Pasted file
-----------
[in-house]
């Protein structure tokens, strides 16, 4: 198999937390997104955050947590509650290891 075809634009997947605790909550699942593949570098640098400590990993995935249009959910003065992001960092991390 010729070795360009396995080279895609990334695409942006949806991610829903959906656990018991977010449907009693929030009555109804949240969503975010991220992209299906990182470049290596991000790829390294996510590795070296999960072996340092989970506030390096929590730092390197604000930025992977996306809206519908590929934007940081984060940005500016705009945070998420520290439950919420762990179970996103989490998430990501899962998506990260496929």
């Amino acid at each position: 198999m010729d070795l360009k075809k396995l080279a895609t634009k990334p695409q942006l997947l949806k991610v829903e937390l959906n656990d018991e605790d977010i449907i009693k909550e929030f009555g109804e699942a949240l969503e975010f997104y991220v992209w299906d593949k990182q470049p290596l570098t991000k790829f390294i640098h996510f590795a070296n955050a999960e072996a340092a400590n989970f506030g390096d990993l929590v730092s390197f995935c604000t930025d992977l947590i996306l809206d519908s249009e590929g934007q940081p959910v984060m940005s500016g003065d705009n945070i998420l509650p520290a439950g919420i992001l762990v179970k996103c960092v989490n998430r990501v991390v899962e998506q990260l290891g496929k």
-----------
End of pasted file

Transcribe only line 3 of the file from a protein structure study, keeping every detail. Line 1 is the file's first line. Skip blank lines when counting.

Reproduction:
């Amino acid at each position: 198999m010729d070795l360009k075809k396995l080279a895609t634009k990334p695409q942006l997947l949806k991610v829903e937390l959906n656990d018991e605790d977010i449907i009693k909550e929030f009555g109804e699942a949240l969503e975010f997104y991220v992209w299906d593949k990182q470049p290596l570098t991000k790829f390294i640098h996510f590795a070296n955050a999960e072996a340092a400590n989970f506030g390096d990993l929590v730092s390197f995935c604000t930025d992977l947590i996306l809206d519908s249009e590929g934007q940081p959910v984060m940005s500016g003065d705009n945070i998420l509650p520290a439950g919420i992001l762990v179970k996103c960092v989490n998430r990501v991390v899962e998506q990260l290891g496929k």